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Why NVR, Inc. (NYSE:NVR) Looks Like A Quality Company

Simply Wall St

One of the best investments we can make is in our own knowledge and skill set. With that in mind, this article will work through how we can use Return On Equity (ROE) to better understand a business. We’ll use ROE to examine NVR, Inc. (NYSE:NVR), by way of a worked example.

Over the last twelve months NVR has recorded a ROE of 44%. That means that for every $1 worth of shareholders’ equity, it generated $0.44 in profit.

View our latest analysis for NVR

How Do I Calculate Return On Equity?

The formula for return on equity is:

Return on Equity = Net Profit ÷ Shareholders’ Equity

Or for NVR:

44% = 797.197 ÷ US$1.8b (Based on the trailing twelve months to December 2018.)

Most know that net profit is the total earnings after all expenses, but the concept of shareholders’ equity is a little more complicated. It is the capital paid in by shareholders, plus any retained earnings. You can calculate shareholders’ equity by subtracting the company’s total liabilities from its total assets.

What Does Return On Equity Signify?

Return on Equity measures a company’s profitability against the profit it has kept for the business (plus any capital injections). The ‘return’ is the yearly profit. A higher profit will lead to a higher ROE. So, all else equal, investors should like a high ROE. Clearly, then, one can use ROE to compare different companies.

Does NVR Have A Good Return On Equity?

By comparing a company’s ROE with its industry average, we can get a quick measure of how good it is. The limitation of this approach is that some companies are quite different from others, even within the same industry classification. As you can see in the graphic below, NVR has a higher ROE than the average (13%) in the Consumer Durables industry.

NYSE:NVR Past Revenue and Net Income, March 5th 2019

That’s what I like to see. In my book, a high ROE almost always warrants a closer look. For example, I often check if insiders have been buying shares .

How Does Debt Impact Return On Equity?

Companies usually need to invest money to grow their profits. That cash can come from retained earnings, issuing new shares (equity), or debt. In the first and second cases, the ROE will reflect this use of cash for investment in the business. In the latter case, the debt used for growth will improve returns, but won’t affect the total equity. Thus the use of debt can improve ROE, albeit along with extra risk in the case of stormy weather, metaphorically speaking.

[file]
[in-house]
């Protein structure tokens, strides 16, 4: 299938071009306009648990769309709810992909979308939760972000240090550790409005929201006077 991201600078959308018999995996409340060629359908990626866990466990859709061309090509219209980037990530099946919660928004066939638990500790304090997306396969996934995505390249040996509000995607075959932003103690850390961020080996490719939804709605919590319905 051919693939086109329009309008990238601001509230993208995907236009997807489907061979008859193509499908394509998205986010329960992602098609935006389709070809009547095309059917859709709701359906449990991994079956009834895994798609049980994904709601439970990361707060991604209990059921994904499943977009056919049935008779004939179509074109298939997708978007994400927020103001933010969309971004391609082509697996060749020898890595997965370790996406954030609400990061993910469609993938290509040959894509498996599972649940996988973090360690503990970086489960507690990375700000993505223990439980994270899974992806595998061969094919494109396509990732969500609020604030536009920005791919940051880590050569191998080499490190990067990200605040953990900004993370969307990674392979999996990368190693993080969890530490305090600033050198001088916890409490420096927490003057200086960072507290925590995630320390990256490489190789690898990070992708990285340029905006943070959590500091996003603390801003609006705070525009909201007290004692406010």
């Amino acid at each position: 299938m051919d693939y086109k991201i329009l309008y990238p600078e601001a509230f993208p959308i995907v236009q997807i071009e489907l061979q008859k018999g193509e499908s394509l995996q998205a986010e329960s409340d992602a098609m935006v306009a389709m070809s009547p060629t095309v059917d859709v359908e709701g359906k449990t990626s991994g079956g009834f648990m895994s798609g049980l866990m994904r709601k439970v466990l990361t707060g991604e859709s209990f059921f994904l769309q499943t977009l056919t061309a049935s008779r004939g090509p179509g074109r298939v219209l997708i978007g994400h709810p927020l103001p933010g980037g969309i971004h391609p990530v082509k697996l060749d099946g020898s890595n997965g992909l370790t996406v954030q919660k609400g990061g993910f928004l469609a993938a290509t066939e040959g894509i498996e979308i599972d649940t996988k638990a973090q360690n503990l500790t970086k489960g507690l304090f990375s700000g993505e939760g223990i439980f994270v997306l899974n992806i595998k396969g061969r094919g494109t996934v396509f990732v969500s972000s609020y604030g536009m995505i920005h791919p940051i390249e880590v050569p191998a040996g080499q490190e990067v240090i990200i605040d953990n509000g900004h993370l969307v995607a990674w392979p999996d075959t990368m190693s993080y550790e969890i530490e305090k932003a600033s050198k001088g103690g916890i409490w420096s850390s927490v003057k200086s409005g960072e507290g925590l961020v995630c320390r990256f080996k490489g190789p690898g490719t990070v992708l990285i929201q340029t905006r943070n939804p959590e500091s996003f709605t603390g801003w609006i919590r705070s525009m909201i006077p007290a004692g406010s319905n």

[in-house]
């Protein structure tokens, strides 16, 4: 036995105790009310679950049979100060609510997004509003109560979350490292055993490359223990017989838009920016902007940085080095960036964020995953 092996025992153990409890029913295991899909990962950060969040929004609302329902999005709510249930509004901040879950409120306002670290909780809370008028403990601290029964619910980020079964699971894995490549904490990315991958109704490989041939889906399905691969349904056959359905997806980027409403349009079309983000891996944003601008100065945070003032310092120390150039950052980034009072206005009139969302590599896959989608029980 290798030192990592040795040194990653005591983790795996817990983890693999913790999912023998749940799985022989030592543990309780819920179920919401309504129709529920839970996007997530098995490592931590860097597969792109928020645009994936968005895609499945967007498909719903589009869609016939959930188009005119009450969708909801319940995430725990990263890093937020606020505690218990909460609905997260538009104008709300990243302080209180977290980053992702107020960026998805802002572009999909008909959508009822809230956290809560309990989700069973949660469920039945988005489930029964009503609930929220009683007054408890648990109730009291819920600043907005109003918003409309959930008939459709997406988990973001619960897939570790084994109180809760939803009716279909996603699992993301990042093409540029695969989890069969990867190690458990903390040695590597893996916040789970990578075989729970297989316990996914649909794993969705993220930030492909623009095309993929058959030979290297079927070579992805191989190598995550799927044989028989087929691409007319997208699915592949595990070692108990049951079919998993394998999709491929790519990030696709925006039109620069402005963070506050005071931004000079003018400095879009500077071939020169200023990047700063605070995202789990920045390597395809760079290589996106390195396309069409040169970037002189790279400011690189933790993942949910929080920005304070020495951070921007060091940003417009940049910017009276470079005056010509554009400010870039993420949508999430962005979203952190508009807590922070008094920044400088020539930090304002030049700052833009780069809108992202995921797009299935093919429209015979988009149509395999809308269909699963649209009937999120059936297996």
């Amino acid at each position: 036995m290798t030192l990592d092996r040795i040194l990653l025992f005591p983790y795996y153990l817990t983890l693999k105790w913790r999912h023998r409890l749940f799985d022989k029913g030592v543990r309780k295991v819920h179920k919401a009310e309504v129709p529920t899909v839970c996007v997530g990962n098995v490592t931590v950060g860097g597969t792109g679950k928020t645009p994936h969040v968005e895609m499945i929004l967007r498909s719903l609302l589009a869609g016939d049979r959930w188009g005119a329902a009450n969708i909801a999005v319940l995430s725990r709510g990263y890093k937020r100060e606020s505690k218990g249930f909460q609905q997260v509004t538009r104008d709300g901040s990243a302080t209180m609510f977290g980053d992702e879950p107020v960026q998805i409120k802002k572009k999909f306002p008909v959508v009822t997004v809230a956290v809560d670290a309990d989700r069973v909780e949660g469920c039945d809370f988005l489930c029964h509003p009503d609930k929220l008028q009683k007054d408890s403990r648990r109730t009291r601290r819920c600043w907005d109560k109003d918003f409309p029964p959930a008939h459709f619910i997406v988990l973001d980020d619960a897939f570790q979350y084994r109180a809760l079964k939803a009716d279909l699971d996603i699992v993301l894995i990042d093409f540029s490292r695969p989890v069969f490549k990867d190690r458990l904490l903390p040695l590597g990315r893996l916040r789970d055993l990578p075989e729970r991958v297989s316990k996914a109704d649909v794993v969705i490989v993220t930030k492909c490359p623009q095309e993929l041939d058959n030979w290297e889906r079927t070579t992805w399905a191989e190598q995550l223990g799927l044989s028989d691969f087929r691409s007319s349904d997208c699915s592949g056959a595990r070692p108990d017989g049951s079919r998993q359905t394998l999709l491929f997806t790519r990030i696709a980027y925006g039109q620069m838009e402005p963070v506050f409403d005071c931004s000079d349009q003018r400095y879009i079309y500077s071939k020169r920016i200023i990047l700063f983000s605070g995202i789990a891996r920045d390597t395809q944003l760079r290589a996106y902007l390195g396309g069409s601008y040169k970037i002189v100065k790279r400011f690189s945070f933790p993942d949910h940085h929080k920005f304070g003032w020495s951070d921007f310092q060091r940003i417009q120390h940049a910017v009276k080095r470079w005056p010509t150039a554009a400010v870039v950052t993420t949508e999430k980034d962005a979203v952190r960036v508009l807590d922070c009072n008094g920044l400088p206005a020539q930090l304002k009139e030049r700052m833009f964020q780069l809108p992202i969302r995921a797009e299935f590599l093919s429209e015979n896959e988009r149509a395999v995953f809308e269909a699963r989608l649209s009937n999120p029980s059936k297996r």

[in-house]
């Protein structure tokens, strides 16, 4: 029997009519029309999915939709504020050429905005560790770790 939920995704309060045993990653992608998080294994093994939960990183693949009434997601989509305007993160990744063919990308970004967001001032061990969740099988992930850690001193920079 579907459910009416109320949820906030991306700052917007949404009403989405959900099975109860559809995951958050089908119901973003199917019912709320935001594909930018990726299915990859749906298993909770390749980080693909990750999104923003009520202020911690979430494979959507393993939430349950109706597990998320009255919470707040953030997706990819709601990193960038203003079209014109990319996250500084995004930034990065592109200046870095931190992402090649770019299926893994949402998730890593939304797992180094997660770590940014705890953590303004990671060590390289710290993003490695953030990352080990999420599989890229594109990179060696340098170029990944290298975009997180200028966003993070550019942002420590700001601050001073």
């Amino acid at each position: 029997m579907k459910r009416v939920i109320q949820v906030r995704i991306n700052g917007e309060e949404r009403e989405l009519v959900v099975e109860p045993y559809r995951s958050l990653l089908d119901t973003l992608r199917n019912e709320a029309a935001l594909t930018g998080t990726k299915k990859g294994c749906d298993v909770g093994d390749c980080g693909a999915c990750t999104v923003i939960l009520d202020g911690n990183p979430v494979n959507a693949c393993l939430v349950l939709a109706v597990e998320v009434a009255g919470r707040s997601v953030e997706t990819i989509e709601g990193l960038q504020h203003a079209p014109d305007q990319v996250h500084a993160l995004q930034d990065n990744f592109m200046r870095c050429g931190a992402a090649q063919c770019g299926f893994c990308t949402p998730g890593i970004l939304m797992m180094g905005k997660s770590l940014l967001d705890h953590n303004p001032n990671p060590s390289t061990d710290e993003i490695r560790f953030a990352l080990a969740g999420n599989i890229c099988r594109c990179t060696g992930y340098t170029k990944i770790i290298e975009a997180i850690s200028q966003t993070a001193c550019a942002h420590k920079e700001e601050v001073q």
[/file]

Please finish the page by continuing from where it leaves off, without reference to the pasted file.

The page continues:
Combining NVR’s Debt And Its 44% Return On Equity

While NVR does have some debt, with debt to equity of just 0.33, we wouldn’t say debt is excessive. When I see a high ROE, fuelled by only modest debt, I suspect the business is high quality. Conservative use of debt to boost returns is usually a good move for shareholders, though it does leave the company more exposed to interest rate rises.

The Bottom Line On ROE

Return on equity is one way we can compare the business quality of different companies. Companies that can achieve high returns on equity without too much debt are generally of good quality. All else being equal, a higher ROE is better.

Having said that, while ROE is a useful indicator of business quality, you’ll have to look at a whole range of factors to determine the right price to buy a stock. Profit growth rates, versus the expectations reflected in the price of the stock, are a particularly important to consider. So I think it may be worth checking this free report on analyst forecasts for the company.

Of course NVR may not be the best stock to buy. So you may wish to see this free collection of other companies that have high ROE and low debt.

We aim to bring you long-term focused research analysis driven by fundamental data. Note that our analysis may not factor in the latest price-sensitive company announcements or qualitative material.

If you spot an error that warrants correction, please contact the editor at editorial-team@simplywallst.com. This article by Simply Wall St is general in nature. It does not constitute a recommendation to buy or sell any stock, and does not take account of your objectives, or your financial situation. Simply Wall St has no position in the stocks mentioned. Thank you for reading.